The EBacc is restoring foreign languages to secondary schools.
The EBacc was introduced in January 2011.
- 54% of GCSE pupils are set to take a language GCSE in summer 2014.
- That is up from 43% who took a language GCSE in summer 2010, and the highest proportion since summer 2005 when 60% of pupils took a language GCSE.
- In 2002, 75% of pupils at the end of KS4 were entered for a language GCSE.
CfBT’s Language Trends Survey 2011 showed that 51% of state secondary schools already have a majority of their pupils taking a language in Year 10, against 36% in 2010. This proportion increased particularly among schools with higher levels of free school meal children.
Quality of teaching
For the allocation of initial teacher training places from the academic year 2012 to 2013, primary courses that offer a specialism, particularly in the sciences, maths or modern languages, will be prioritised. For 2013 to 2014, the government expects to adjust financial incentives or trainees to favour trainees on specialist primary courses with a good A level in maths, a science, or a language, over those on generalist courses.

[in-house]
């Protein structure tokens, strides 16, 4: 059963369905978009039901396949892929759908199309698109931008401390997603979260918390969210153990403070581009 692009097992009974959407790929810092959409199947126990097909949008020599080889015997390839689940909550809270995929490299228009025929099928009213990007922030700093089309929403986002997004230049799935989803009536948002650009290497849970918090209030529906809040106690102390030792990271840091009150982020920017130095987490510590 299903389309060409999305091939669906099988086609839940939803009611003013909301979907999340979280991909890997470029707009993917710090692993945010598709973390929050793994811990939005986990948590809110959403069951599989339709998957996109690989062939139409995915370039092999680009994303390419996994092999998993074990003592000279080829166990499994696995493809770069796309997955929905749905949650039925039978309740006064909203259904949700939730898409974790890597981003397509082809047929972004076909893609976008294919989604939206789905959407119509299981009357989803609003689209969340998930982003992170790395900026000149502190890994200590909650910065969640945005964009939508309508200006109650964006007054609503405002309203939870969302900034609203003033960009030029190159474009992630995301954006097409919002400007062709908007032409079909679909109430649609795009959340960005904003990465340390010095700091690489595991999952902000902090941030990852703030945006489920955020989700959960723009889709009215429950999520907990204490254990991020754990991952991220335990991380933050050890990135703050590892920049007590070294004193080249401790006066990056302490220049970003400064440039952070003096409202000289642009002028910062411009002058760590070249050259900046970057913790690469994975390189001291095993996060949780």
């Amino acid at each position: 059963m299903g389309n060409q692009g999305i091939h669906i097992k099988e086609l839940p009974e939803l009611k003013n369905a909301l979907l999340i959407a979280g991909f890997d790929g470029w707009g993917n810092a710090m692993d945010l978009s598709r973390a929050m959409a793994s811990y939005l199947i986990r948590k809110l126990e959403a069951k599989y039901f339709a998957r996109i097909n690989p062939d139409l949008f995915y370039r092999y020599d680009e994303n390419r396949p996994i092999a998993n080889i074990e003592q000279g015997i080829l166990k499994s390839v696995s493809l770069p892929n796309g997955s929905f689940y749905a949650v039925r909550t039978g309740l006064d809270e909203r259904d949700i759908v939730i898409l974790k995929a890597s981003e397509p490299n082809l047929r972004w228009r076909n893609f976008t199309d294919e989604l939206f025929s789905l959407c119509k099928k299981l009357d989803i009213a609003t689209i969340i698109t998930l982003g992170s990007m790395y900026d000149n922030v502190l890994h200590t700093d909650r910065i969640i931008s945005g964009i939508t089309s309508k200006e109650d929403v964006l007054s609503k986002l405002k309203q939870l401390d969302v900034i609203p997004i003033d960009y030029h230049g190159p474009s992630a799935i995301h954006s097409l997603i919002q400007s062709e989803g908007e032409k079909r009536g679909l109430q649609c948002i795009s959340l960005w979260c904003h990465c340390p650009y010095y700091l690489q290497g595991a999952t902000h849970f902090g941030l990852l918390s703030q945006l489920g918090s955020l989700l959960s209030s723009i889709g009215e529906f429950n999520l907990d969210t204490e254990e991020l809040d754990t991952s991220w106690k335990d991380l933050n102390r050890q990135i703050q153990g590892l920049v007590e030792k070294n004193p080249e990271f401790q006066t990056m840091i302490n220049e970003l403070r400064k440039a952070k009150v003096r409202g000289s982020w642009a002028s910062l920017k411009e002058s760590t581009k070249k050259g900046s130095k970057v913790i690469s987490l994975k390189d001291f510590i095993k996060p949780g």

Notes to editors
Modern foreign languages is currently a compulsory national curriculum subject in maintained schools in England at key stage 3 only.
In January 2011 the government launched a review of the national curriculum. After consideration of evidence from other countries, advice from key stakeholders and responses to the review’s call for evidence, the government’s expert panel for the review recommended that the teaching of languages should be introduced earlier in the national curriculum. Following this, on 11 June 2012, the Rt. Hon. Michael Gove MP, Secretary of State for Education, announced the government’s intention to add breadth to the primary curriculum by requiring all maintained schools in England to teach a foreign language at key stage 2, from year 3 to year 6. There were 318 responses.
A further statutory consultation on the proposed content for the programmes of study will take place in early 2013.
The consultation launched today can also be found on the Department for Education’s website.
Central newsdesk 020 7783 8300
General enquiries 0370 000 2288